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MSF in Peru, 2006/2007
Field Staff: 56
Reason for Intervention:
All articles on Peru »
In Peru, MSF has focused on developing projects to address sexually transmitted infections, and particularly HIV/AIDS. In 2006/2007, MSF implemented a new methodology (Dynabeads?) for taking a manual CD 4 count, an index of immune system functioning used to monitor patients with the disease. This technology is utilized in five Peruvian provinces and MSF is training Ministry of Health workers on its use.
MSF has continued a project offering HIV/AIDS care in the Lima slum of Villa El Salvador. This is a pilot project offering decentralized care via numerous sites at the health district level, rather than through a single health structure. One goal was to develop a viable model that could possibly be reproduced at the national level. As of June 2007, MSF had 289 patients following anti-retroviral treatment (ART) through the Villa El Salvador project and was providing voluntary counseling and HIV testing to approximately 1,100 people per month.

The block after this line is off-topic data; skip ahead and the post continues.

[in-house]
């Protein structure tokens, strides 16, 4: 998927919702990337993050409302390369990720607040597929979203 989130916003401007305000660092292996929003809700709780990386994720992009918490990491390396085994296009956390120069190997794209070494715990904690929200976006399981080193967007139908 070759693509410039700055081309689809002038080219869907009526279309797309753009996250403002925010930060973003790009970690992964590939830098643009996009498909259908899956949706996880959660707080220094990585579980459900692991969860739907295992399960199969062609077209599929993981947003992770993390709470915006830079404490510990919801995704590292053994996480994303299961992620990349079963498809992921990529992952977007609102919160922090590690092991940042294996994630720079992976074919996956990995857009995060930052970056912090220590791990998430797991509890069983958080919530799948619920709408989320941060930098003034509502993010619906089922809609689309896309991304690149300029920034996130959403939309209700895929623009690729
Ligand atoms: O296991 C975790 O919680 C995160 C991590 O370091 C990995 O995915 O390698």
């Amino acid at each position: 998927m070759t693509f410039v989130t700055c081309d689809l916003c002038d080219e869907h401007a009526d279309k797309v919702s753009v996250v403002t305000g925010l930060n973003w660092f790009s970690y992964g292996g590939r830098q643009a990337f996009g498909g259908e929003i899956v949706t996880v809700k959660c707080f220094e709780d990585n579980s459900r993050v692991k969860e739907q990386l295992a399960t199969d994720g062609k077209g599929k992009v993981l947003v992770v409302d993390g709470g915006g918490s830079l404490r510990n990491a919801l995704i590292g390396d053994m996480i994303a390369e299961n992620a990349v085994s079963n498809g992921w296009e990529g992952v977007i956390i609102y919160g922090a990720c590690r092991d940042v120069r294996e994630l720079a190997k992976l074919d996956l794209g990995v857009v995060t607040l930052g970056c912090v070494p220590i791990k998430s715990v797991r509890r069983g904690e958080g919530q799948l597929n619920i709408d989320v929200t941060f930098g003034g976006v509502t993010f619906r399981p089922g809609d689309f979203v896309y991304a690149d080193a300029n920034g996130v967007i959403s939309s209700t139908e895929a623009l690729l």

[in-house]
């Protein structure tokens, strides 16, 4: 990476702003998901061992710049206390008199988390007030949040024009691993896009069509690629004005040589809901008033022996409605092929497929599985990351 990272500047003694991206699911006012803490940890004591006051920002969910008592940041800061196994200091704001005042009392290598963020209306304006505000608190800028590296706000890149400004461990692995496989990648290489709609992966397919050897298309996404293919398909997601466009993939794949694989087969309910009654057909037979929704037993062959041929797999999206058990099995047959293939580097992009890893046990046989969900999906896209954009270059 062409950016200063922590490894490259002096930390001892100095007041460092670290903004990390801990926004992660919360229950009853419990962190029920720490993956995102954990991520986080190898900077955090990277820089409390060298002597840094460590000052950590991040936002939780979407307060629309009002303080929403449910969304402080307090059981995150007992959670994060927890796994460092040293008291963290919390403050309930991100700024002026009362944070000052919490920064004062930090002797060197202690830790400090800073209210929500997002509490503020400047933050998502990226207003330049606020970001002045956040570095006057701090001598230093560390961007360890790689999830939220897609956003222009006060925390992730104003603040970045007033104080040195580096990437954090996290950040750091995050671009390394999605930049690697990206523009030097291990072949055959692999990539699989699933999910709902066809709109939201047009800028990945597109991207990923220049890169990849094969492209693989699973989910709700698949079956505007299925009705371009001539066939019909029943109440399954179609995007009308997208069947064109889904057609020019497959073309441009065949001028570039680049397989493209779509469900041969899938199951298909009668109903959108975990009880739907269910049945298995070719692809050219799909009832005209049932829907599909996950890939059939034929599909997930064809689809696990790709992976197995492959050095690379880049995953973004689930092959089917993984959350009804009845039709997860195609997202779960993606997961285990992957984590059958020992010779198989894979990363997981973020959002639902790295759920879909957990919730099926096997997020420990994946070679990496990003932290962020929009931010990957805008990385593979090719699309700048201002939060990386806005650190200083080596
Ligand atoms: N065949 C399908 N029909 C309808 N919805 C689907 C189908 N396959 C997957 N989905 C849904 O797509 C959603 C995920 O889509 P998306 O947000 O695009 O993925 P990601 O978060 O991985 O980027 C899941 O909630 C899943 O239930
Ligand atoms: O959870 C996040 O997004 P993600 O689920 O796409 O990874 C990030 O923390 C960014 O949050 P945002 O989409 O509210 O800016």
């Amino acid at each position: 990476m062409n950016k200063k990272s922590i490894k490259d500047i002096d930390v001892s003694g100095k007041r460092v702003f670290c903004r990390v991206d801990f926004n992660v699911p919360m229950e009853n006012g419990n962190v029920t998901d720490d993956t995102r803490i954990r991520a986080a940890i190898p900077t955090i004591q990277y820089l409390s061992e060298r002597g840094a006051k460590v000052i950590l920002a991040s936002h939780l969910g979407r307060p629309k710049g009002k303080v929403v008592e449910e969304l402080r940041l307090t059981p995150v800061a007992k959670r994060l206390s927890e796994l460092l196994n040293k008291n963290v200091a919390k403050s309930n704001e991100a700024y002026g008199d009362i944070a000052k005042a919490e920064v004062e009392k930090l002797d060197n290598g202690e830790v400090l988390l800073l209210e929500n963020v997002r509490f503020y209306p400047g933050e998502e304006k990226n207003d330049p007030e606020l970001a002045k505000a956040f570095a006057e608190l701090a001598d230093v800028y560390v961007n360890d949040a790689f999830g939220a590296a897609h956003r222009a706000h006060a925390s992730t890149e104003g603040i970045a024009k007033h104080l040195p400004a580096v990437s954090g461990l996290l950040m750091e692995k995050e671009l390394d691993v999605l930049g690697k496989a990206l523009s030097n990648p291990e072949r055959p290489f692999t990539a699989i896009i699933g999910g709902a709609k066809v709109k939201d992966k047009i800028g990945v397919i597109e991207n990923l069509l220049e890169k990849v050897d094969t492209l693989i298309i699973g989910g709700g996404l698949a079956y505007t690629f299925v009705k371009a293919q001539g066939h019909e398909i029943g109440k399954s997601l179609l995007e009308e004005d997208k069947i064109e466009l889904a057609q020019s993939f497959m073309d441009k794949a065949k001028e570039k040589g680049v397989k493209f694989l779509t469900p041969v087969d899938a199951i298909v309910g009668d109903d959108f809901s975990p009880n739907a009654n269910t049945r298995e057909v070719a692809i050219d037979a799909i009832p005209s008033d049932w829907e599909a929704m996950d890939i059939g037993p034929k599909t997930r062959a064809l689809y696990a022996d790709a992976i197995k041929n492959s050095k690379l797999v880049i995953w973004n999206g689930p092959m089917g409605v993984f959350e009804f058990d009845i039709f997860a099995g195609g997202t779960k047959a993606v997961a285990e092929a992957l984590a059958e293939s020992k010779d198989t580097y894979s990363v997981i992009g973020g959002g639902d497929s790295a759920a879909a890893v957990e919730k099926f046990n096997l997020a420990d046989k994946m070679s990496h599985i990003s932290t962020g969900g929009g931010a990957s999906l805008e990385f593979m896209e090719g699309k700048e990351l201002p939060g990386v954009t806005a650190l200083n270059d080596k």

Closure of prison project
In June 2007, MSF completed the closure of a project for sexually transmitted infections (STIs) and HIV/AIDS in the state prison of Lurigancho, the largest prison in Peru, located in Lima. Lurigancho houses approximately 8,500 inmates in a space designed for 1,500, and the risk of contracting HIV there is five to seven times higher than outside the prison.
A multidisciplinary approach to care involved doctors, a psychologist and social workers and was started in 2000. The Lurigancho program demonstrated that it is possible to offer timely and adequate care for STIs and HIV/AIDS in a complex environment. Following an invitation from the penitentiary authorities, the project was successfully replicated in three other Peruvian prisons – Chorillos Common, Chincha and Huaral. MSF also shared the experience gained with this program by publishing Lessons Learned: a multidisciplinary work experience in STI and HIV/AIDS in Lurigancho prison in Lima, Peru, in 2006.
MSF has worked in Peru since 1985 and will close all activities by the end of 2007.